Part of the wider critical conversation around Scorsese is that his films represent a world that privileges the experiences of men; that Marty’s films generally don’t do very well by women. Scorsese has made over 30 films (features and documentaries) and only one of these has featured a lead female protagonist, Alice Doesn’t Live Here Anymore (1974). Meryl Streep has even quipped, when asked if there are any filmmakers she would still like to work with, “I would like Martin Scorsese to be interested in a female character once in a while, but I don’t know if I’ll live that long.”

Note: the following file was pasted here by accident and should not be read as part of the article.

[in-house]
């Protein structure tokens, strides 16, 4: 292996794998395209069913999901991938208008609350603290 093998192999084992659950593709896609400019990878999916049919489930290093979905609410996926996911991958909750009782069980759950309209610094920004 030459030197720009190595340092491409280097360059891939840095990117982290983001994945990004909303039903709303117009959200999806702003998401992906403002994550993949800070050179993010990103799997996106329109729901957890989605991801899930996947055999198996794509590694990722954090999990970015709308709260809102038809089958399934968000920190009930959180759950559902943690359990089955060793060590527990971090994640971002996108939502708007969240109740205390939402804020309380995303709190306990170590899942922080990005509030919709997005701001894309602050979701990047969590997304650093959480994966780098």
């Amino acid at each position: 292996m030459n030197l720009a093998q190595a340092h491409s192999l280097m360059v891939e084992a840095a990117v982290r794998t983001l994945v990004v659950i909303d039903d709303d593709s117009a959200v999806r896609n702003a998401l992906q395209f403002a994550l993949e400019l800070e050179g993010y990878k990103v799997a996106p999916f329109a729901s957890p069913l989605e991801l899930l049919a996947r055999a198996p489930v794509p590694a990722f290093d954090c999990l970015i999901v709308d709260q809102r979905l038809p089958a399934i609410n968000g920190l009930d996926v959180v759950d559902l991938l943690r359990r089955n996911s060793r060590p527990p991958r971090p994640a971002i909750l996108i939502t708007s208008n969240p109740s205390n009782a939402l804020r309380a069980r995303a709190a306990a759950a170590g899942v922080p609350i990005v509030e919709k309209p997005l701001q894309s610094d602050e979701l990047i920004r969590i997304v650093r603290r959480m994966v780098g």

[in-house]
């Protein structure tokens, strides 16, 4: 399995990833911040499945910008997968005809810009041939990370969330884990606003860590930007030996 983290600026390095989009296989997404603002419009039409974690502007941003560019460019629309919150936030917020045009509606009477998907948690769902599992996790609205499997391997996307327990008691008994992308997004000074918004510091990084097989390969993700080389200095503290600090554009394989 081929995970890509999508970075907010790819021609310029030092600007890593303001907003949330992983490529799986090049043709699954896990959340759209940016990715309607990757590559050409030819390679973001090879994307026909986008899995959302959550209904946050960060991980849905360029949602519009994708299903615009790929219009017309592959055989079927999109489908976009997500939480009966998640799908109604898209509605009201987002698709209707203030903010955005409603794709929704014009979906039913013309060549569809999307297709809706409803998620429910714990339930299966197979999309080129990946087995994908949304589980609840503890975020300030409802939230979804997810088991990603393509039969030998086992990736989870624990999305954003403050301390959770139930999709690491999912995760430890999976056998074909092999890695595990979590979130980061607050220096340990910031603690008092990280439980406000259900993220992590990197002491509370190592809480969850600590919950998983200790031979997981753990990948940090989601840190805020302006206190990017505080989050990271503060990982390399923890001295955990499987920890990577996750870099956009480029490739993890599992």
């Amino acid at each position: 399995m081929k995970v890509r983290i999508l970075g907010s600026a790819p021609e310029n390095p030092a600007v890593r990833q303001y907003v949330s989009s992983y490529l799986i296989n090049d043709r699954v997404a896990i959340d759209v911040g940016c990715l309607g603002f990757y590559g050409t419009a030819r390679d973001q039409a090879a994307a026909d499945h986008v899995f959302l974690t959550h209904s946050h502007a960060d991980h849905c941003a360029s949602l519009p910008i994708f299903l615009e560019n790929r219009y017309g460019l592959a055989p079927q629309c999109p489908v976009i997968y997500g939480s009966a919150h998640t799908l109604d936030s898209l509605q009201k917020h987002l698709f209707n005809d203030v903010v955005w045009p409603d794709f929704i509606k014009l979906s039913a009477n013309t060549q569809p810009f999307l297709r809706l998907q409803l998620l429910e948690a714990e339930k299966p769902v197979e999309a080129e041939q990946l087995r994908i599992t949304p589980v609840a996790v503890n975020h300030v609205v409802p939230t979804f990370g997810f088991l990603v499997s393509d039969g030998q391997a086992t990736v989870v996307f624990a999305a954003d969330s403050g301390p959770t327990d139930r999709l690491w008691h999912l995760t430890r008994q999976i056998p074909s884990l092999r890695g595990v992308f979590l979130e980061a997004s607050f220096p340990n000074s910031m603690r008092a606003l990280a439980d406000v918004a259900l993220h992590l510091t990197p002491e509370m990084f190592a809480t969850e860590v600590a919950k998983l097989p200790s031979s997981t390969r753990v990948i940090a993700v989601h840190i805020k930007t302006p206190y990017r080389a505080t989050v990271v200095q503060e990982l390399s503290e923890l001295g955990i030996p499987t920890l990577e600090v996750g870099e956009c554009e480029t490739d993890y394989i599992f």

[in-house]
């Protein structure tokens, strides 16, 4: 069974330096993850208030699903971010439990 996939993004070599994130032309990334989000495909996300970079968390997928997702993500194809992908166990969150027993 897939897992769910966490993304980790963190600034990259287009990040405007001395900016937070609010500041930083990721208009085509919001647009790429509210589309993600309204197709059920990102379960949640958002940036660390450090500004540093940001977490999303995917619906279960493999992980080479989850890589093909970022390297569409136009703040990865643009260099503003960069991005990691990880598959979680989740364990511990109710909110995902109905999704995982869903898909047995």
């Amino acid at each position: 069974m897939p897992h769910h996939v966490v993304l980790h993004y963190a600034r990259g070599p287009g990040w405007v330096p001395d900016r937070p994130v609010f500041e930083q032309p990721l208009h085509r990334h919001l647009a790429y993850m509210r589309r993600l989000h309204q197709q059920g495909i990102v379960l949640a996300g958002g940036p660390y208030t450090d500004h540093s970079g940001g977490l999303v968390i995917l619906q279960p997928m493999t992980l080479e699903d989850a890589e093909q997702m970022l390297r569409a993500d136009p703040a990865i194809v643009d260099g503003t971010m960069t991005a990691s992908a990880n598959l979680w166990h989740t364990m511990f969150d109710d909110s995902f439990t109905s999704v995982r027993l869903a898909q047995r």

I don’t see any point having long arguments about why Scorsese’s films are mostly concerned with the trials and tribulations of men and masculinity. I’d rather argue, calmly and intelligently, whether this is in and of itself the problem so many paint it as, or the only thing worth repeatedly, incessantly focusing on when talking about his work. Scorsese is not the first filmmaker in the history of cinema to craft a body of work that is the visualisation of a series of deeply personal questions that have concerned him his entire creative life (Ingmar Bergman’s films, for example, were mostly about religious doubt in the face of God’s silence). For Scorsese, this has included, among other things, a preoccupation with male psychology and male bonds.